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Mutation rate

MtDNA analysis
1.01:genealogy-referring to the contribution of nuclear and mitochondrial DNA

Mitochondria are complex organelles containing an inner and outer membrane bound structure present in the cytoplasm. These organelles are found within eukaryotic cells and are believed to be remnants of prokaryotic cells. The presence of mitochondria within cells was first seen with the aid of light microscopes. Not until electron microscopy was invented in collaboration with the use of staining techniques were we able to identify the structure and function of the organelle.

Mitochondria DNA (mtDNA) consists of a double stranded, circular DNA chromosome, under some circumstances the DNA is linear(Microbiology, illey, etal. 7th edition, page 89). Each organelle contains multiple copies of mtDNA per Mitochondrion, therefore thousands of mtDNAs per cell (Mitochondria, I.scheffler, page 16). The mitochondrial chromosome contains insufficient information for the independent function and thus relies upon the cell's nucleus to synthesis additional proteins for proper function, parts of the Mitochondria's DNA has been integrated into the nuclear DNA. In the process of fertilisation, the nucleus of both cell chromosomes are mixed resulting in the recombination of information forming the zygote. Mitochondral DNA do not undergo recombination, they are passed maternally through the ovum to the next generation resulting in the mother having the same mtDNA as the offspring.The paternal Mitochondria are excluded from any recombination(image 1.01), this provides an ability for the linage of a sample to be sourced from multiple generations in the past and common relatives to be identified: mtDNA was one of the tools used to identify the last Tzar of Russia as well as his family.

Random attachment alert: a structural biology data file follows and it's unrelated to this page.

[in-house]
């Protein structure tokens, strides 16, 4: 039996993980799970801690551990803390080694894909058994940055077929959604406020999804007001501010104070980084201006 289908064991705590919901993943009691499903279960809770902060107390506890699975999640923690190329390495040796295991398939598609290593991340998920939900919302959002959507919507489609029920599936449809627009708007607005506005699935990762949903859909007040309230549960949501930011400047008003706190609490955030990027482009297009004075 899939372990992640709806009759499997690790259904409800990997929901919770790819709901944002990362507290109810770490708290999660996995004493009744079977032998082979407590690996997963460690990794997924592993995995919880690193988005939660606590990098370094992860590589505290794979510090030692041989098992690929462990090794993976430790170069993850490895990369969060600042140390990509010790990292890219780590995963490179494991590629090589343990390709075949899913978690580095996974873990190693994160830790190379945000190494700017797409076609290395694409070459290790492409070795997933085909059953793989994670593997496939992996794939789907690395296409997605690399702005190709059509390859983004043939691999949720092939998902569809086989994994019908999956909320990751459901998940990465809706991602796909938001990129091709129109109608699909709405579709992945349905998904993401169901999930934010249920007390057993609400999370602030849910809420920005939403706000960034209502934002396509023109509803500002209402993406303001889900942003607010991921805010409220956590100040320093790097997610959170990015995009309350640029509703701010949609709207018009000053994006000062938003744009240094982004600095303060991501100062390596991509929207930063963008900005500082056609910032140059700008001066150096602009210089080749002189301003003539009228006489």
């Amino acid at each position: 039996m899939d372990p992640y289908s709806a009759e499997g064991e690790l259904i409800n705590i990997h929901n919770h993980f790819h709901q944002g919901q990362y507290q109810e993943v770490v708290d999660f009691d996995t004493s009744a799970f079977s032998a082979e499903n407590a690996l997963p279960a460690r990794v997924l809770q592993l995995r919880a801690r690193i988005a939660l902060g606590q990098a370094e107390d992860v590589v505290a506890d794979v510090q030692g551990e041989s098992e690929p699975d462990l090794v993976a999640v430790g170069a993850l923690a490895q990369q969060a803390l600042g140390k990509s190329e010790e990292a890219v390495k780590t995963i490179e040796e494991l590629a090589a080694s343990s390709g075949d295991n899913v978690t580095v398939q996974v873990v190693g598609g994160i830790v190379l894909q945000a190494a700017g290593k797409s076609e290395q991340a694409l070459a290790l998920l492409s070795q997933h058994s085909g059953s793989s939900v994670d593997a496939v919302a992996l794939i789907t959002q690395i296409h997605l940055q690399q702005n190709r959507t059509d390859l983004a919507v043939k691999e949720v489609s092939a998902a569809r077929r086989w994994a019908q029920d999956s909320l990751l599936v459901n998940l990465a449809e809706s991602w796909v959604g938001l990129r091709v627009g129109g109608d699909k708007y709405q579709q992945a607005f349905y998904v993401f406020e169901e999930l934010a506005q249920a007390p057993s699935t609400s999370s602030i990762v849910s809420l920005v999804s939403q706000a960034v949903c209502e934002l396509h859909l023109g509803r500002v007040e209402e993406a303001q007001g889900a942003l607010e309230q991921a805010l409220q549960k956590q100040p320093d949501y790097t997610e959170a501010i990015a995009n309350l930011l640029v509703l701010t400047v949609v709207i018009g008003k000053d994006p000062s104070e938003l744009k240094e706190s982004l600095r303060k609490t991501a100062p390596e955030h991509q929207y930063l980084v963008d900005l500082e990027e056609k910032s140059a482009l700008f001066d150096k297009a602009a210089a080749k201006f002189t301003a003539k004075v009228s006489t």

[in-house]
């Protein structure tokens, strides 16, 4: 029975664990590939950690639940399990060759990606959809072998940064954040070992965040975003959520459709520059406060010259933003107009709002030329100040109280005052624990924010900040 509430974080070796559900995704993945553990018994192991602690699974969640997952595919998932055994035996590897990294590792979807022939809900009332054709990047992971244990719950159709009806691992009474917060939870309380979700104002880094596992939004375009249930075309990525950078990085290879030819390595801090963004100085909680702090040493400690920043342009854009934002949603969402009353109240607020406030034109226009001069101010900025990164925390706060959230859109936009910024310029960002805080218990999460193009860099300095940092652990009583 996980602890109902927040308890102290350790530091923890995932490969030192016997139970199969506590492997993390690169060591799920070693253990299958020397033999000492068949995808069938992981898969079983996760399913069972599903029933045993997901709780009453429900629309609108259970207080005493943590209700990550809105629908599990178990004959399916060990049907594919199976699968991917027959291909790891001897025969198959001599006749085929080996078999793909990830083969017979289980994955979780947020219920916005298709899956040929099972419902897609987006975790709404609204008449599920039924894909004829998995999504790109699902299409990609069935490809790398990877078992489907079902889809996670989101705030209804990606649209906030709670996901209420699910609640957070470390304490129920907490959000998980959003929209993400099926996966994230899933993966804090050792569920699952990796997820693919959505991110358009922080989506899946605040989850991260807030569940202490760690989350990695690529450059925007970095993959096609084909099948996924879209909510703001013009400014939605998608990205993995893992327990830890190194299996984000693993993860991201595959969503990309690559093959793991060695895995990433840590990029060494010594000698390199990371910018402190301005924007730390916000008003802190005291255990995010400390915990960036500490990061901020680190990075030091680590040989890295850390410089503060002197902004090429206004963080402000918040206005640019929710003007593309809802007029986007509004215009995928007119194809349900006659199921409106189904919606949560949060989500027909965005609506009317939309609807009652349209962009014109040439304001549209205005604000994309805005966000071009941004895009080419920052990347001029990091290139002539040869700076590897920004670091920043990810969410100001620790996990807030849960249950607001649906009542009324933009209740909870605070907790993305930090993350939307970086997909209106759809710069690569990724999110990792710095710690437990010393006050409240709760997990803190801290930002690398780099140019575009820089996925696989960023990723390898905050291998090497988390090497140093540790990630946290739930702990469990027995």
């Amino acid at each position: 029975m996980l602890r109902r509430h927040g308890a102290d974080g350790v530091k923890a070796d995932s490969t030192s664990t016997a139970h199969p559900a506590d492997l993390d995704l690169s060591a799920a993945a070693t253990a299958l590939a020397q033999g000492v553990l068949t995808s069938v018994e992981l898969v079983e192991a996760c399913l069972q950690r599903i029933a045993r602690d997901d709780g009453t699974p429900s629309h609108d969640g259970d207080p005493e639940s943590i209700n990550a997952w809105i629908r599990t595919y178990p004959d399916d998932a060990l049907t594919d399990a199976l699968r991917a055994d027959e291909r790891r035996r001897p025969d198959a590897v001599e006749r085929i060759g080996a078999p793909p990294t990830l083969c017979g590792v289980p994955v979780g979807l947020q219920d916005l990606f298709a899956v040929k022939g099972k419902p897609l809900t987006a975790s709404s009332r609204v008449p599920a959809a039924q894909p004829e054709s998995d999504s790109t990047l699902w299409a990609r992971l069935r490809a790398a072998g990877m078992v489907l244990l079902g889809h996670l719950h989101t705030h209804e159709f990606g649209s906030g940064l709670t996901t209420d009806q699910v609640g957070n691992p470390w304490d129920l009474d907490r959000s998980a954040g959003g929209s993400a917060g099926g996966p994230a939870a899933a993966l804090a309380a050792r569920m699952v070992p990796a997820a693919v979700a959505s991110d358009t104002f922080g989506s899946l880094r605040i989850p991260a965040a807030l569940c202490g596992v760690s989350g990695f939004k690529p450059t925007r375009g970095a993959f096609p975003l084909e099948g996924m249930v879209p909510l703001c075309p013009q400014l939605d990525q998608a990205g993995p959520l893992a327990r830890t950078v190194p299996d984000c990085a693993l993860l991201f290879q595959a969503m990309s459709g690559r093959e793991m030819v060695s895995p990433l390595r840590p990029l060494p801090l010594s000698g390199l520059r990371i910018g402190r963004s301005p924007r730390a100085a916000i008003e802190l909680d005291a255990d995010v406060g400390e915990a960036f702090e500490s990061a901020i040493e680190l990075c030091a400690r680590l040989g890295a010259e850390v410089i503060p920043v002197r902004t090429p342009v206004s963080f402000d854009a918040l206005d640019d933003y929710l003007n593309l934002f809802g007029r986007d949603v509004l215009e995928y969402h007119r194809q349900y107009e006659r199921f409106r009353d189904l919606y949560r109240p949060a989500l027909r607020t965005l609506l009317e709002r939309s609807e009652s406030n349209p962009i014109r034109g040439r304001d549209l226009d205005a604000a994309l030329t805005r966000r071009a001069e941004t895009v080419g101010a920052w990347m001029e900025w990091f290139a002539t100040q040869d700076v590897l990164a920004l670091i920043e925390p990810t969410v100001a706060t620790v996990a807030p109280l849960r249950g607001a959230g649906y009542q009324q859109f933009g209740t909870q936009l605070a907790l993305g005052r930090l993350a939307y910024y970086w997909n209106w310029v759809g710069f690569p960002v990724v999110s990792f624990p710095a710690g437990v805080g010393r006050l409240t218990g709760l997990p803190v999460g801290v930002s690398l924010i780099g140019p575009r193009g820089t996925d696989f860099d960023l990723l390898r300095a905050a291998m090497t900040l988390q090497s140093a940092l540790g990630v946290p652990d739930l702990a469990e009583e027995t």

Text: Scheffler, I. E., (1999), Mitochondria, http://books.google.com.au/books?id=zzk5uCwRAiAC&lpg=PP1&client=firefox-a&pg=PP1#v=onepage&q=&f=false
picture: on the nature of man, http://www.smkdds.com/cms/index.php?q=node/54